Her work took her to Uganda, where she spent five years building a portfolio within the not-for-profit sector and providing cultural analysis and market strategy for large retail chains and mainstream brands. She then launched Olivia Knox brand of horn products from Uganda with her close friend and co-founder, Olivia Byanyima.
Our friends at AOW Handmade recently caught up with Knox, who shared her experience in the field –along with the highlights and challenges of running a social enterprise. This conversation took place at Frankfurt, Germany’s Ambiente international trade fair.
Read below for the full Q&A and for a link to AOW Handmade’s comprehensive report from the show.
Out of all the materials you could have specialized in, why horn?
Such a good question! Horn was a product with huge potential that was only being manufactured in very small amounts. It’s been used for beautiful local products for decades, but it has yet to make its way into mainstream markets. We were inspired by how Ankole cow horn (the only horn we work with) was completely different from any other horn in color, size, strength, and consistency. We felt we could put Uganda on the map as a sourcing destination by growing a manufacturing industry around this material in particular.
What makes the horn you work with “sustainable”?
The horn we work with is a byproduct of local markets. We help ranchers utilize the entire Ankole cow, rather than just using it for milk or meat; they are able to grow their profit, which sustainably grows the local economy. The Hima tribe’s culture is celebrated, which protects the history of many of East Africa’s people, and the biodiversity of cattle here is preserved by raising the market value of the Ankole as a breed. We see these three factors creating comprehensive sustainability.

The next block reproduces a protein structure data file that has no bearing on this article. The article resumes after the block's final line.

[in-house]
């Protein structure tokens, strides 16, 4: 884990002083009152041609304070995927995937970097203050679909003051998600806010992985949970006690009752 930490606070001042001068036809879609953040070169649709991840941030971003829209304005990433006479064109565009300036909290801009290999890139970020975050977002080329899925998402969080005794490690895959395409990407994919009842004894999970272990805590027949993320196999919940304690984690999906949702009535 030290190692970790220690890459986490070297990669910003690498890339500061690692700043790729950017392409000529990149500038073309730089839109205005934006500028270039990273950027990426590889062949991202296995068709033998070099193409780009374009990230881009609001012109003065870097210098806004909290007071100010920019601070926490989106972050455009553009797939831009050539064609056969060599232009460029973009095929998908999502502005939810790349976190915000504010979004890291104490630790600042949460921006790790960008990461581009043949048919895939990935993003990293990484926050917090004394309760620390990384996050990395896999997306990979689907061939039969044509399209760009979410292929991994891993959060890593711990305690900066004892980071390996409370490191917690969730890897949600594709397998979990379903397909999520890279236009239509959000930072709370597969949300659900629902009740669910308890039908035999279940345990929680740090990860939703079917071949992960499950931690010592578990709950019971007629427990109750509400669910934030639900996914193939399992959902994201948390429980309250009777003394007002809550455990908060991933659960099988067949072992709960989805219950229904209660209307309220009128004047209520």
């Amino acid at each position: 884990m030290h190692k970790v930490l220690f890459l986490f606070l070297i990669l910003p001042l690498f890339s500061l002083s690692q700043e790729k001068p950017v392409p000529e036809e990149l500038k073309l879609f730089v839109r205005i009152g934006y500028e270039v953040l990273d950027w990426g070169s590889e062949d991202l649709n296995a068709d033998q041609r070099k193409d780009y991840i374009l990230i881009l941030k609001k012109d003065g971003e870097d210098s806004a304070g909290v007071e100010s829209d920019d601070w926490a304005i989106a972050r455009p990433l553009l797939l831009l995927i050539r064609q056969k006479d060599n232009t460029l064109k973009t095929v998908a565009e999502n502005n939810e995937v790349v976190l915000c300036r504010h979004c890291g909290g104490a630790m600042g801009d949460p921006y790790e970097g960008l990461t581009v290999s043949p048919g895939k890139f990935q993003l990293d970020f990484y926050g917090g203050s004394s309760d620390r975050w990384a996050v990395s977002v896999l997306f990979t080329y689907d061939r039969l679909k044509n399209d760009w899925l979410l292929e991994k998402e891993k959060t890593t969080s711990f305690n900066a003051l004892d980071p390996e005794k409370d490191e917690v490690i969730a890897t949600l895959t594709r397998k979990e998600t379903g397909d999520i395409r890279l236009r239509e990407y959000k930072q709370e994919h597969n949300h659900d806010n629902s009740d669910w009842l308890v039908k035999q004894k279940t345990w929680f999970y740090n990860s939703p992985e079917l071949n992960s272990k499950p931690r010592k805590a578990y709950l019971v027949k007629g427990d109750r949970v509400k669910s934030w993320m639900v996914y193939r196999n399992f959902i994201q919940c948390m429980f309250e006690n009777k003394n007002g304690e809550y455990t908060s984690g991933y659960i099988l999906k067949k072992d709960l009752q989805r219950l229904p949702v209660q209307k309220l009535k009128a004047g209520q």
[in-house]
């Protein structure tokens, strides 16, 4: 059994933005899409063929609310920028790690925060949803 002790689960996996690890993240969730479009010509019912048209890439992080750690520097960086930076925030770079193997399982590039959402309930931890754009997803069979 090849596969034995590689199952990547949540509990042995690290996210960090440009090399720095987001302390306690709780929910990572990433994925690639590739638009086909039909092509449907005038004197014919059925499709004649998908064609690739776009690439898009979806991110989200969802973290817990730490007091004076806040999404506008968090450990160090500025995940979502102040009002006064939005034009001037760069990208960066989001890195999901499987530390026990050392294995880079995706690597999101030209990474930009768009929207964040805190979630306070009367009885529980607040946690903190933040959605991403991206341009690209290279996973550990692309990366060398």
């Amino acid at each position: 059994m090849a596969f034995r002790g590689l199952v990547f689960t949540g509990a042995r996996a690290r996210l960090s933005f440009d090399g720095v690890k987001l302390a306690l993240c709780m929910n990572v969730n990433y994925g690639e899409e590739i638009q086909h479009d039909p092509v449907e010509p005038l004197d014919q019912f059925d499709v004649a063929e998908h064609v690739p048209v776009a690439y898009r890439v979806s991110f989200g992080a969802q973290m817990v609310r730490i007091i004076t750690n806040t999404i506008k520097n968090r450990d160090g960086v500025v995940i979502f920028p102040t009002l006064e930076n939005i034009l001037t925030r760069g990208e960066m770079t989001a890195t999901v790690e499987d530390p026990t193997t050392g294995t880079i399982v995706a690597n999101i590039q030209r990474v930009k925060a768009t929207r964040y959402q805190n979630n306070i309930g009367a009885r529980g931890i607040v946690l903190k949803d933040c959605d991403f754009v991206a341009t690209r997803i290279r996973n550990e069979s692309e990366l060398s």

What are some business strategies you are going to focus on in 2016?
We’re going to focus on growing our ability to reach markets that haven’t incorporated horn before, rather than limit the material’s capability by my own capacity to imagine what it can do. For example, we are very excited about our recent collaboration with Hoffmann Natural Eyewear in Germany to make beautiful horn eyeglass frames. And we’re working with a tech company right now, and I never would have thought of that.
So in 2016, I want to think bigger. What I mean by this is to take time and explore other industries. Think through new applications and test out new ways of using the material that haven’t been thought of before. This takes space to play and wonder and ask questions, instead of just rushing to close the next account.
For those interested in working with Olivia Knox and developing products, please tell us how your products and services are unique.
We’re unique in the sense that we’re almost exclusively business-to-business, and we focus on working alongside our clients to craft products that they know will work for their target markets and unique aesthetic.
What insight do you have for those who are considering starting up a social enterprise of their own?
Become a student of the culture, the environment, and the people. Learning takes longer than you think. Take time with your questions. The year and a half I spent developing knowledge of our material, the industry, the people, and the culture have laid the foundation for everything to come.
My biggest challenge has been my own impatience, bias, and perception: thinking I already have the answers. I have to remind myself every day to slow down and remain a questioner and a student of what’s around me. This is how I discover our best opportunities and stumble on solutions to our biggest problems.
Moving to Uganda for a few months! I’m excited to spend more time on the ground and in the workshop this year.